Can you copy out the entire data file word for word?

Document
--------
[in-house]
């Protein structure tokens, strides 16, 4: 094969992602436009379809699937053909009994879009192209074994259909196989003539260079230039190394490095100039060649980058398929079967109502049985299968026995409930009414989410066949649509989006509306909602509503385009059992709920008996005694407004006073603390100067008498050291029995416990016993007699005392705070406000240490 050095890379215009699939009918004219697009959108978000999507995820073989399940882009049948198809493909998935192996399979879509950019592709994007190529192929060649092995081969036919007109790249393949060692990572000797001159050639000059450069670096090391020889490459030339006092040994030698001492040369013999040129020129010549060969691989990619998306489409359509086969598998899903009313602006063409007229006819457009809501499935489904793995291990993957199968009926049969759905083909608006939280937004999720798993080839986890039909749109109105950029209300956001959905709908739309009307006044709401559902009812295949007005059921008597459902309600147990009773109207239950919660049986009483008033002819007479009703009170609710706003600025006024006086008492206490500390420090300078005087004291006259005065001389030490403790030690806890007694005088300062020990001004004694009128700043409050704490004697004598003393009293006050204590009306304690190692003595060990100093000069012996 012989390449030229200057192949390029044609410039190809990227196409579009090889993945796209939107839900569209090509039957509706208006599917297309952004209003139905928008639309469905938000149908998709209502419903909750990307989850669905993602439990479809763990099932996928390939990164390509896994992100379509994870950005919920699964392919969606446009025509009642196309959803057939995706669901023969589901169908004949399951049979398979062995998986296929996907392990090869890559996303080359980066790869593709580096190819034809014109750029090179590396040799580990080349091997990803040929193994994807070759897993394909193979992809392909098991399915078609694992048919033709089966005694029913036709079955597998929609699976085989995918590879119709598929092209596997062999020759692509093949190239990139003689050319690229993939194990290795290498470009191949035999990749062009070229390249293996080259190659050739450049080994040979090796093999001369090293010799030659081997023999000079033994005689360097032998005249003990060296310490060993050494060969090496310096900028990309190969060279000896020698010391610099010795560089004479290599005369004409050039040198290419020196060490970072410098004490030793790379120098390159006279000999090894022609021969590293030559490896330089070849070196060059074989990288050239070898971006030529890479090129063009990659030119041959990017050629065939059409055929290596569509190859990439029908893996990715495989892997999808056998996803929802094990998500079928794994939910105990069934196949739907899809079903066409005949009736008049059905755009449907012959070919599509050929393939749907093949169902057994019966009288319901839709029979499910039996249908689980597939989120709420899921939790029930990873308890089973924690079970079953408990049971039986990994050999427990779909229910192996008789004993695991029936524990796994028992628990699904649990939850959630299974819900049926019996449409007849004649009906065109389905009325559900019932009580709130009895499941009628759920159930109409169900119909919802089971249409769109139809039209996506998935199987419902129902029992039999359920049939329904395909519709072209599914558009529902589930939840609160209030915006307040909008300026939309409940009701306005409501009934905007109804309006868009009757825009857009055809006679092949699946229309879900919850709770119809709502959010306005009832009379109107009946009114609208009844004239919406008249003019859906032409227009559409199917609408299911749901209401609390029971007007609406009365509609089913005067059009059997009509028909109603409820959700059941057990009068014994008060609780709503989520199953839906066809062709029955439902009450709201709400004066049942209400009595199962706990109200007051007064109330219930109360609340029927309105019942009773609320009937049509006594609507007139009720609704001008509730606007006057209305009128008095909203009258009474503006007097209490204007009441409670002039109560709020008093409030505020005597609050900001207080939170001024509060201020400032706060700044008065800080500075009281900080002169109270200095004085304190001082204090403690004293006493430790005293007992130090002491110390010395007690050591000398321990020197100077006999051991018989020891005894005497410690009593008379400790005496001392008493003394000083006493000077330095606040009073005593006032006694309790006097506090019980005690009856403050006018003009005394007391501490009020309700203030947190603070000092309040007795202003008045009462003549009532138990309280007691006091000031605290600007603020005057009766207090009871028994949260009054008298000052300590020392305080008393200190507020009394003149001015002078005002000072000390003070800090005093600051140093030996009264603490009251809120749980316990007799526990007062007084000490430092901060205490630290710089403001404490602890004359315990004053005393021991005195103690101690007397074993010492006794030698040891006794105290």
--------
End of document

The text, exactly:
[in-house]
């Protein structure tokens, strides 16, 4: 094969992602436009379809699937053909009994879009192209074994259909196989003539260079230039190394490095100039060649980058398929079967109502049985299968026995409930009414989410066949649509989006509306909602509503385009059992709920008996005694407004006073603390100067008498050291029995416990016993007699005392705070406000240490 050095890379215009699939009918004219697009959108978000999507995820073989399940882009049948198809493909998935192996399979879509950019592709994007190529192929060649092995081969036919007109790249393949060692990572000797001159050639000059450069670096090391020889490459030339006092040994030698001492040369013999040129020129010549060969691989990619998306489409359509086969598998899903009313602006063409007229006819457009809501499935489904793995291990993957199968009926049969759905083909608006939280937004999720798993080839986890039909749109109105950029209300956001959905709908739309009307006044709401559902009812295949007005059921008597459902309600147990009773109207239950919660049986009483008033002819007479009703009170609710706003600025006024006086008492206490500390420090300078005087004291006259005065001389030490403790030690806890007694005088300062020990001004004694009128700043409050704490004697004598003393009293006050204590009306304690190692003595060990100093000069012996 012989390449030229200057192949390029044609410039190809990227196409579009090889993945796209939107839900569209090509039957509706208006599917297309952004209003139905928008639309469905938000149908998709209502419903909750990307989850669905993602439990479809763990099932996928390939990164390509896994992100379509994870950005919920699964392919969606446009025509009642196309959803057939995706669901023969589901169908004949399951049979398979062995998986296929996907392990090869890559996303080359980066790869593709580096190819034809014109750029090179590396040799580990080349091997990803040929193994994807070759897993394909193979992809392909098991399915078609694992048919033709089966005694029913036709079955597998929609699976085989995918590879119709598929092209596997062999020759692509093949190239990139003689050319690229993939194990290795290498470009191949035999990749062009070229390249293996080259190659050739450049080994040979090796093999001369090293010799030659081997023999000079033994005689360097032998005249003990060296310490060993050494060969090496310096900028990309190969060279000896020698010391610099010795560089004479290599005369004409050039040198290419020196060490970072410098004490030793790379120098390159006279000999090894022609021969590293030559490896330089070849070196060059074989990288050239070898971006030529890479090129063009990659030119041959990017050629065939059409055929290596569509190859990439029908893996990715495989892997999808056998996803929802094990998500079928794994939910105990069934196949739907899809079903066409005949009736008049059905755009449907012959070919599509050929393939749907093949169902057994019966009288319901839709029979499910039996249908689980597939989120709420899921939790029930990873308890089973924690079970079953408990049971039986990994050999427990779909229910192996008789004993695991029936524990796994028992628990699904649990939850959630299974819900049926019996449409007849004649009906065109389905009325559900019932009580709130009895499941009628759920159930109409169900119909919802089971249409769109139809039209996506998935199987419902129902029992039999359920049939329904395909519709072209599914558009529902589930939840609160209030915006307040909008300026939309409940009701306005409501009934905007109804309006868009009757825009857009055809006679092949699946229309879900919850709770119809709502959010306005009832009379109107009946009114609208009844004239919406008249003019859906032409227009559409199917609408299911749901209401609390029971007007609406009365509609089913005067059009059997009509028909109603409820959700059941057990009068014994008060609780709503989520199953839906066809062709029955439902009450709201709400004066049942209400009595199962706990109200007051007064109330219930109360609340029927309105019942009773609320009937049509006594609507007139009720609704001008509730606007006057209305009128008095909203009258009474503006007097209490204007009441409670002039109560709020008093409030505020005597609050900001207080939170001024509060201020400032706060700044008065800080500075009281900080002169109270200095004085304190001082204090403690004293006493430790005293007992130090002491110390010395007690050591000398321990020197100077006999051991018989020891005894005497410690009593008379400790005496001392008493003394000083006493000077330095606040009073005593006032006694309790006097506090019980005690009856403050006018003009005394007391501490009020309700203030947190603070000092309040007795202003008045009462003549009532138990309280007691006091000031605290600007603020005057009766207090009871028994949260009054008298000052300590020392305080008393200190507020009394003149001015002078005002000072000390003070800090005093600051140093030996009264603490009251809120749980316990007799526990007062007084000490430092901060205490630290710089403001404490602890004359315990004053005393021991005195103690101690007397074993010492006794030698040891006794105290």